On the eve of a big game, cheerleaders from Carondelet, De La Salle's sister school across the street, might hang signs in the school courtyard. But they do the same for other Spartans teams, many of which have risen with the tide of the football program. De La Salle's basketball team, for instance, won California's 2003 northern district championship.
The football team's staunchest supporters are the students' parents, including a group called the White Coats, who sell tickets and direct traffic on game day. They, too, are cognizant that De La Salle's mission is more about building a healthy learning environment than building a football power. "Sports parents and football alumni have been generous in contributing to the school, but they rarely earmark [their gifts] for football," says De La Salle development director Erin Jones.
Fittingly, in attitude and appearance, the players don't have the aura of blue-chippers. The team is mostly white, with a handful of African-American and Asian kids, a mix that loosely reflects Contra Costa County's demographics. Aside from a couple of beefy linemen, the football players aren't much taller or stouter than the average peach-fuzzed student. This is why the Spartans are rarely the focus of Division I recruiting wars. Last February, when four players signed with Oregon and one with Illinois, it was considered an unusually successful scholarship haul.
"We'll usually have a few really talented skill guys, but this year, for instance, we won't have a single player who can run a 4.5 40-yard-dash," says senior quarterback--safety Anthony Gutierrez. "Our strength, our quickness, our knowledge of the game has everything to do with the hard work we put in." All but a handful of football players have voluntarily dropped second sports to work on football full time. This level of training scares away exactly the kind of player who wouldn't easily survive the rigors of a De La Salle season. For many middle schoolers, on the other hand, the off-season workouts make De La Salle more appealing than the public schools in the area. Senior center Scott Hugo remembers walking by the weight room as an eighth-grader and being struck by the energy that seethed inside. "I knew I had to come here," says Hugo. "I mean, you know they're not doing this at Ygnacio Valley."
There is, as might be expected, an air of intrigue surrounding the man who has conjured this sort of dedication from such a distractible age group. For the past quarter century, the most celebrated high school football team in America has been coached by Bob Ladouceur, a man known by his staff as the Ghost. "You turn around and Coach Lad is there," says offensive coordinator Mark Panella, one of four assistants who used to play for Ladouceur. "It's like he has a trap door," adds Danny Ladouceur, the second of the coach's three children and a senior wide receiver at De La Salle. "And when he appears, he just commands everyone's attention. I've had people tell me that they think he's, like, a higher presence."
And why not, with a coaching record that appears to be a typo? At 287-14-1, Ladouceur has had more undefeated seasons--17--than losses.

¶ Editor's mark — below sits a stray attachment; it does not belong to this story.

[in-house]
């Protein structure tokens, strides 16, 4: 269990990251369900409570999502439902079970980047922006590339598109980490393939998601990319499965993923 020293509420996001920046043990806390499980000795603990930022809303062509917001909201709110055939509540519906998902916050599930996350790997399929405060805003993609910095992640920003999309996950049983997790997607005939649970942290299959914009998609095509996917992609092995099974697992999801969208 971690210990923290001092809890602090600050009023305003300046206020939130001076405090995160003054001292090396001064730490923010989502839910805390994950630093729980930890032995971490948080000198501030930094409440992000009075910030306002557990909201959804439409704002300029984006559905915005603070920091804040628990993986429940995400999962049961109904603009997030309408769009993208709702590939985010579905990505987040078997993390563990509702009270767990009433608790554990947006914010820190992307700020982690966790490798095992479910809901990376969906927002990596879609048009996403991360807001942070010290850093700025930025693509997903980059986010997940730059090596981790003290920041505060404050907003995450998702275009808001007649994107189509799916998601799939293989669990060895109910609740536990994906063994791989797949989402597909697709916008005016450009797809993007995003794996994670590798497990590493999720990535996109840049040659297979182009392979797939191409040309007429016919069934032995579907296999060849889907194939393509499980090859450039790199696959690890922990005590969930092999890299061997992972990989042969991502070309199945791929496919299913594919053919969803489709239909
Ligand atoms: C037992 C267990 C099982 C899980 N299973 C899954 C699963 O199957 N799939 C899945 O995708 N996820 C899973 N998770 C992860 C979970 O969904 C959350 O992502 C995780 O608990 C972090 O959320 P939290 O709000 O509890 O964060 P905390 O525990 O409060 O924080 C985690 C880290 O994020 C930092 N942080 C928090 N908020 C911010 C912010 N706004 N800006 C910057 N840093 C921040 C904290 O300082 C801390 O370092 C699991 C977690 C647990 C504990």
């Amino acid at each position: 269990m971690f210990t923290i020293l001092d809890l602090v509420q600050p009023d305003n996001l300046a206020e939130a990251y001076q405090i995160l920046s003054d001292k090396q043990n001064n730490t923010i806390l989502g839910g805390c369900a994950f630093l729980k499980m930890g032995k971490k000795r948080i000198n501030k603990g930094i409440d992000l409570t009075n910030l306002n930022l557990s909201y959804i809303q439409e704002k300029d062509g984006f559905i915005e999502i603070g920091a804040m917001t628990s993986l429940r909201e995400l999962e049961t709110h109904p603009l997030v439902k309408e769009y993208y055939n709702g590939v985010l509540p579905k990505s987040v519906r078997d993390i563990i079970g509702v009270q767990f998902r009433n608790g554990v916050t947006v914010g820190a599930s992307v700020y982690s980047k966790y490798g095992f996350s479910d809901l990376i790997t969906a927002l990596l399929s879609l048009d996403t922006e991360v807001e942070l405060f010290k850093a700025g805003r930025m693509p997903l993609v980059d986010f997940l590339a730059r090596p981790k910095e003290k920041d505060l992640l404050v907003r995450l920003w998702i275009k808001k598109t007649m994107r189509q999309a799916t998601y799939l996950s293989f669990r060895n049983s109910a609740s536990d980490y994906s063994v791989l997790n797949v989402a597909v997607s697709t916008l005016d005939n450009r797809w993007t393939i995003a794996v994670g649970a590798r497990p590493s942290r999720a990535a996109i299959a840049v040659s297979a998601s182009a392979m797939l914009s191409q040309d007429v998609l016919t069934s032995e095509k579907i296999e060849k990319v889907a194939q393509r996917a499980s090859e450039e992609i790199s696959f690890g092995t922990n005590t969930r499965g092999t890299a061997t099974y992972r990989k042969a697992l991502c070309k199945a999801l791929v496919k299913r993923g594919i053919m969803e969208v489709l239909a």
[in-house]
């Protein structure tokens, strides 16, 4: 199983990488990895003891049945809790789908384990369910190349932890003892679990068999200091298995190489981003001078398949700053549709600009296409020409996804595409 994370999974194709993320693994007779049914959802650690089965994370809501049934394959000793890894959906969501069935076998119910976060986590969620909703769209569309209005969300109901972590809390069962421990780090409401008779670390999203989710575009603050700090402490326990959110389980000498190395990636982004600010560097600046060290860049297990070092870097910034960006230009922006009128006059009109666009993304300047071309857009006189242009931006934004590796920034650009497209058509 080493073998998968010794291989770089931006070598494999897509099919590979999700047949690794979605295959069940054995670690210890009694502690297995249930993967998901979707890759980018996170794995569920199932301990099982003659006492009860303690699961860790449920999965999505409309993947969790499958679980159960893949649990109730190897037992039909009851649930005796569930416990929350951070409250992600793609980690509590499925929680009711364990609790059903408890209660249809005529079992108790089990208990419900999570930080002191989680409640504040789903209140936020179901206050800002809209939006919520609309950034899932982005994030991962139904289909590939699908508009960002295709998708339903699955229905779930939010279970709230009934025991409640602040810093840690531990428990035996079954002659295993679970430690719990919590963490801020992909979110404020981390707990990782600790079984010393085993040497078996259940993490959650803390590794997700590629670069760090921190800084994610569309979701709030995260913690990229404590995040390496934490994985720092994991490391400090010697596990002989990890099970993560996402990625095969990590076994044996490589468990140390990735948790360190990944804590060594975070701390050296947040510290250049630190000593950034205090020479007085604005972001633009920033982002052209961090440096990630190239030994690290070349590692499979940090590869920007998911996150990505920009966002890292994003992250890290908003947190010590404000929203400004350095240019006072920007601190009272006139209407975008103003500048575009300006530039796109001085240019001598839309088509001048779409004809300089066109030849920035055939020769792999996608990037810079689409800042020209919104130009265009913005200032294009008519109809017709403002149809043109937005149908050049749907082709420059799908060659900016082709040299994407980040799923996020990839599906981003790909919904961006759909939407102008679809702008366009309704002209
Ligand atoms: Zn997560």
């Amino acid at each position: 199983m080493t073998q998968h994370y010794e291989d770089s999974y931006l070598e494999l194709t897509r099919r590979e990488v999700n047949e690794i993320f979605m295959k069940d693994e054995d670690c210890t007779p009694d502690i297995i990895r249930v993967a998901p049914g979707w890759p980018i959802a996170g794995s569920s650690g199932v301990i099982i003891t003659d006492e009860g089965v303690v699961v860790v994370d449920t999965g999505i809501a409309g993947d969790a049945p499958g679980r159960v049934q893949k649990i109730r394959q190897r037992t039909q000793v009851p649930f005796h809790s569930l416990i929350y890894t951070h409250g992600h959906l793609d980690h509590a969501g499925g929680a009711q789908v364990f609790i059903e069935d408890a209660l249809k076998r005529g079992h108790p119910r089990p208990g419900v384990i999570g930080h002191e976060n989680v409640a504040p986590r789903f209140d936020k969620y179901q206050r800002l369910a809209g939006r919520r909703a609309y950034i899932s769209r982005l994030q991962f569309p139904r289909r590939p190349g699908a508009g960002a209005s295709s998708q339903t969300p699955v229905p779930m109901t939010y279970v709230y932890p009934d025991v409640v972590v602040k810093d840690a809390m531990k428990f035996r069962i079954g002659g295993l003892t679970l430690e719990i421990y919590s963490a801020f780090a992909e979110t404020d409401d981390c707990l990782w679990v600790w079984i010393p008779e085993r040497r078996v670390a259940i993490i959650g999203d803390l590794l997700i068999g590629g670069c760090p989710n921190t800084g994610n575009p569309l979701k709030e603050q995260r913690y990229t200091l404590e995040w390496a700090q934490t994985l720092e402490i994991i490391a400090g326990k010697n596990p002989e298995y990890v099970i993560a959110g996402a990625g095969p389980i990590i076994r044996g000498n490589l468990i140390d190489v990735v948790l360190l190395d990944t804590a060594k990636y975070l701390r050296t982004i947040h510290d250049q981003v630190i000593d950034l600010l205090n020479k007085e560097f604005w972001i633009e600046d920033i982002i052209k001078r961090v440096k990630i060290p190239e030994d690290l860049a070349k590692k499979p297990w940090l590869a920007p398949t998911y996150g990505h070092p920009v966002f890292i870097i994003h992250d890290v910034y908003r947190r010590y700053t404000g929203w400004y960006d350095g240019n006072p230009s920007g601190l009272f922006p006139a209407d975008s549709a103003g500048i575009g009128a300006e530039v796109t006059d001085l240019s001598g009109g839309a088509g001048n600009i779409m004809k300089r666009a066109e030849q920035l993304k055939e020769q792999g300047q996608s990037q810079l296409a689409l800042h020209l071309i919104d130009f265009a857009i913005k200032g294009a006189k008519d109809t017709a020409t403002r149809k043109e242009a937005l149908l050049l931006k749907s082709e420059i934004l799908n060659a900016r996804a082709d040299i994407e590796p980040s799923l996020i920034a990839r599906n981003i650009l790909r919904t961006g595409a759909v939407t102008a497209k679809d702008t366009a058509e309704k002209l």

Like the campus itself, the coach seems an unlikely wellspring of gridiron greatness. Ladouceur, who also teaches religious studies at De La Salle, has a low-pitched voice and a contemplative way of speaking that seem better suited for an NPR morning show than for calling out coverages from the sideline. When out-of-towners come to a De La Salle game, they often look past Ladouceur--who considers headsets, like hollering, a pointless affectation--and assume the fidgety, gruff-talking Terry Eidson is the head coach; he's actually the athletic director and assistant coach. Off the field, though, there's no doubt about who's in charge: It's clear in the bone-chilling glare Ladouceur turns on a player to convey that, yes, the offensive line will work on a simple footwork drill for yet another hour; or in the quietly powerful motivational speeches he delivers at the homes of the families that host the team's Thursday night spaghetti dinners during the season.
Ladouceur is so committed to his players and program that he has turned down offers from colleges to leave Concord and improve upon his five-figure salary. "The man has no ambition other than to help those boys be successful," says Walsh, who tried to hire Ladouceur as an assistant at Stanford when Walsh was coaching the Cardinal from 1992 to '94. Ladouceur, 50, has thought about retiring from coaching, but the impulse fades as anticipation of the next season begins. "I always ask my players and students what they're passionate about," says Ladouceur, "and I don't want to hear that it's shooting baskets. I want them to learn that it's not so much what you do as how it affects the world. I'm passionate about coaching, but it's not about football. It's about being important to those kids."
If he had any immediate desire to escape the long Saturdays and the countless hours of midweek film work, this winter might have been the ideal time to go. A big senior class was graduating. Young, eager assistants like strength coach Justin Alumbaugh, a former Spartans linebacker who is being groomed to someday take over the program, seem committed to De La Salle's future. And then, on New Year's Eve, after a jog around his San Ramon neighborhood, Ladouceur laid down on his bed with tightness in his chest. Beverly, his wife of 28 years, came into the room to discover him writhing in pain. "Next thing I knew, there were EMTs standing over me," says Ladouceur, who had suffered a heart attack caused by a blocked coronary artery.
Ladouceur spent five days in the hospital, where he received stent implants. When his son Danny visited him, he saw his colorless complexion and the tubes trailing out of his body and asked the question that was buzzing throughout Contra Costa County, "Do you think you're going to keep coaching?"